When third-generation pharmacist Mike Koelzer learned from a cousin that birth-control pills had an abortifacient mechanism, he was torn between two fathers. On the one hand, the 20-something nominal Catholic was confident that his dad, the owner of Kay Pharmacy in Grand Rapids, Mich., knew what he was doing. In his eyes, Dad certainly had all the answers when it came to the family business. On the other hand, he sensed that this wasn’t right in the eyes of the Church and wanted to honor his heavenly Father.
"So I went to my dad to talk to him; and he said, ‘No, I do not think this is a good idea (to stop selling birth control).’"
That was the beginning of a five-year inner struggle for Koelzer as he tried to discern what God was asking of him as a pharmacist.
"I prayed to be truly open to God’s call. Each day I would wake up and say, ‘God, I will do what you want me to do; I am just not sure what that is.’ In other words, if God would have chosen to speak to me where I could have physically heard him, I would have loved that. It would have taken the problem off of my hands knowing that I had God’s answer," he recalled.
The Catechism of the Catholic Church states that birth control is "intrinsically evil" (2370) and "morally unacceptable" (2399).
It adds, "It is necessary that each and every marriage act remain ordered per se to the procreation of human life" (2366).
In 2002, as Koelzer took on more and more of an ownership role in the family pharmacy, he made the decision that Kay Pharmacy would no longer carry birth control.
"When I told my dad about this, he said that, while he did not agree with my position, he supported me — in that that was my decision to make now as owner."
Some 10 years later, the father of 10 says he has no regrets. But that doesn’t mean it has always been easy.
"I have some days in which I am angry with God and tell him that things would be a lot easier if I could just carry every product," Koelzer told the Register. "When you lose someone’s birth-control prescription, you normally also lose every other prescription for them and their family because it is typically moms who are making the choice of what pharmacy to go to."
Koelzer explained that his struggle to stand up for his religious convictions has been more of a personal struggle than a public one. However, he is familiar with pharmacists who have been the subject of smear campaigns, brought before review boards and even fired over standing up for their pro-life beliefs.
In his 15-plus years as senior counsel at the American Center for Law and Justice, Frank Manion estimates that he has handled around 40-50 pharmacist cases. One of his first cases was that of Karen Brauer. In 1996, while working as a pharmacist at a Cincinnati-area Kmart, Brauer refused to dispense a birth-control prescription. There was a complaint made against her, and Brauer was fired. This took place despite the fact that the lifelong Catholic had explained her opposition to certain birth-control pills upon being hired.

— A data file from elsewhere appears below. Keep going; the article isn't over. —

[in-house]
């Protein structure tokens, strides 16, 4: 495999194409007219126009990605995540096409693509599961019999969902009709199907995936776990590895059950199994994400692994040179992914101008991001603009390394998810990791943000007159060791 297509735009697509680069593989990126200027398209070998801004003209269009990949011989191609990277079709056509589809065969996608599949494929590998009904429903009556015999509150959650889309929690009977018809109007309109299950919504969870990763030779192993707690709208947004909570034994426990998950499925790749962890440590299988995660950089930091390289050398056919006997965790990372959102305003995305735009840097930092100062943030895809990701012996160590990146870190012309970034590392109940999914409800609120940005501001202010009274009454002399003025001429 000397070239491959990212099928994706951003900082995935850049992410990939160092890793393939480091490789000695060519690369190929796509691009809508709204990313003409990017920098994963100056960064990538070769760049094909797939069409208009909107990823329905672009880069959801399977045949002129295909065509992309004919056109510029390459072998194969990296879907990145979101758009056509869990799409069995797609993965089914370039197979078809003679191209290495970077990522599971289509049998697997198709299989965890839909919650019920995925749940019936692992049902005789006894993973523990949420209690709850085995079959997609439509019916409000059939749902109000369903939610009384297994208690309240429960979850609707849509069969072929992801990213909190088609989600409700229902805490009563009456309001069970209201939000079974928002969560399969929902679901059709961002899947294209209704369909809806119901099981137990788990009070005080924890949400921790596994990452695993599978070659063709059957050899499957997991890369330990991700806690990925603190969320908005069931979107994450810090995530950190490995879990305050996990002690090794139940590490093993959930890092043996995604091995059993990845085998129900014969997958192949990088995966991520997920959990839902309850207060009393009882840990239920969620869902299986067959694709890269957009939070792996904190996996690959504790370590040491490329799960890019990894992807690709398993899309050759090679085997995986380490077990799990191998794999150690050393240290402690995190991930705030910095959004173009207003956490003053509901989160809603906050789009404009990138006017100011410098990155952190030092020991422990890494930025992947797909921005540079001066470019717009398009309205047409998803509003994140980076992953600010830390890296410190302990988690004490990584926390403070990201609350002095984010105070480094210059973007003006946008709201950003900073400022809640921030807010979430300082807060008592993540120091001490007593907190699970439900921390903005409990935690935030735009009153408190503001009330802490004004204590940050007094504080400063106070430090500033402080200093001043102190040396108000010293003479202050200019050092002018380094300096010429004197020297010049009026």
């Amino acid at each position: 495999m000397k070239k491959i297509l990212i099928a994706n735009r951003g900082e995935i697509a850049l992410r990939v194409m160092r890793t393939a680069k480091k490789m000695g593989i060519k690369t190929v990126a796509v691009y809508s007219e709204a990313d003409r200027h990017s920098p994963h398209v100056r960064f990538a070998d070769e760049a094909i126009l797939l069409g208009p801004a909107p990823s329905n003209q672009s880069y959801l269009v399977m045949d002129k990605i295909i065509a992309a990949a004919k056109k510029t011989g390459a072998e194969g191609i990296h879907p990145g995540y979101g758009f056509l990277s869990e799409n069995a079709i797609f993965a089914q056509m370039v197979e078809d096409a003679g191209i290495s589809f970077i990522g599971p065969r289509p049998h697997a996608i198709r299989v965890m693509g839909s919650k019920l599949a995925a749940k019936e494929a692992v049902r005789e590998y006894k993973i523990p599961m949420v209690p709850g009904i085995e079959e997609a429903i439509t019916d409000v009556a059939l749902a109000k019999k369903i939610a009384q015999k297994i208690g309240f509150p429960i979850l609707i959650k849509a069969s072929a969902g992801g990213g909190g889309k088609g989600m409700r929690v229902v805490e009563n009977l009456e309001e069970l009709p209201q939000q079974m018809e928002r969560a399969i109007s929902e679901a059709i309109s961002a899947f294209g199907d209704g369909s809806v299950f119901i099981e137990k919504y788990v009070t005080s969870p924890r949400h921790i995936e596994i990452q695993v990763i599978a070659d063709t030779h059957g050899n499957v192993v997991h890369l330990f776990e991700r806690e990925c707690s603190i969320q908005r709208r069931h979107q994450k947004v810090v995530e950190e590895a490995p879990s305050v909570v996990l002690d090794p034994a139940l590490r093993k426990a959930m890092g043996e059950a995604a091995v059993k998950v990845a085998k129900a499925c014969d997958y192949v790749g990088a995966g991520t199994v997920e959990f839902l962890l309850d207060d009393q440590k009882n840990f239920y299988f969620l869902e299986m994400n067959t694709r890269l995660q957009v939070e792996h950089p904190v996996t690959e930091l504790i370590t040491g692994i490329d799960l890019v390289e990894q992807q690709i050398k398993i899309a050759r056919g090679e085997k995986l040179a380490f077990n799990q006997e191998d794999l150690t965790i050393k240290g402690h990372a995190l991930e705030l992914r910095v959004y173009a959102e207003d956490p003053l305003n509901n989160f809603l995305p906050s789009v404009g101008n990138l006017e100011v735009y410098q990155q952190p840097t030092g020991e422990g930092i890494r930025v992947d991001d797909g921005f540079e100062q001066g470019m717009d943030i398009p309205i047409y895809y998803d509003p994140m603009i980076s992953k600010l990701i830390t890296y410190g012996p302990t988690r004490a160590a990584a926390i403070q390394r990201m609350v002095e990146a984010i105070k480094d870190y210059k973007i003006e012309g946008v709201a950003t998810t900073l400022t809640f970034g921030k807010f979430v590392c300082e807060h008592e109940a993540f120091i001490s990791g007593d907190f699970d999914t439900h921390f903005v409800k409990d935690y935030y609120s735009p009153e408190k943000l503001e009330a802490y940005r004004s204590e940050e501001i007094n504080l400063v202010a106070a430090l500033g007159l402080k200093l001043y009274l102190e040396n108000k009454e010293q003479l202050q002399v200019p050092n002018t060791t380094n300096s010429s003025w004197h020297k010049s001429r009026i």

"We sued for unlawful termination and settled," explained Manion. "Karen’s victory laid the ground work, so to speak, for the other pharmacists to come forward with their workplace complaints. She took a stand. We began to regularly hear from pharmacists who had a similar story. These pharmacists would be upfront with their employers about what they could not do and were hired only to have some incident come up where they would then be brought before some administrative board or asked to sign something or even be fired."
Brauer is president of Pharmacists for Life International (PFLI.org). Since 1984, the organization’s mission has been to return pharmacy back to the healing profession it was intended to be. According to Brauer, the group is mainly an online organization these days and serves as an information resource center for health professionals concerned about life issues. Their motto is simple: "Let the gift of medicines promote life, not destroy life."
In West Wendover, Nev., member Michael Katsonis has taken the group’s motto to heart even when the going gets tough. In his more than 40 years as a pharmacist, his pro-life position has caused him to be asked to leave several pharmacy positions. This occurred just a year ago, when he was asked to resign at a Nevada pharmacy. Since then, he has been unable to find employment in his field despite the fact that he has an active pharmacy license in three states.
"I believe life begins at conception," Katsonis told the Register. "This is a grace from God. As well, I have always practiced according to the Hippocratic Oath: Do no harm."
"When these things happen, my faith in God has been strengthened," he added. "I live in a world of spiritual peace. I reject the cesspool of secular society and pray for all the souls who choose unwisely or just do not know they have a choice."
More Support Needed
Both Katsonis and Brauer didn’t know exactly how their pro-life views would impact them when they entered the pharmacy field.
"Before I began practicing as a pharmacist, I knew I could possibly run into trouble for refusing to dispense certain drugs," said Brauer.
"I became a pharmacist because I was very interested in chemistry as a young man, and I also had a natural entrepreneurial spirit. I had no idea my beliefs would cause such an uproar," explained Katsonis.
Brauer related that she often feels like an outsider when it comes to defending life within the health-care field.
As for any future pharmacist who looks to practice in a pro-life manner, Brauer related that the stakes are much higher these days due to the current administration.
"Pharmacists who want to go all pro-life will run into conflict with the requirements of Obamacare," noted Brauer. "The easiest path for pharmacists who do not want to dispense any hormonal birth control at all is to stay out of retail and move into clinical or specialty pharmacy practice."
Eddie O’Neill writes from
New Castle, Colorado.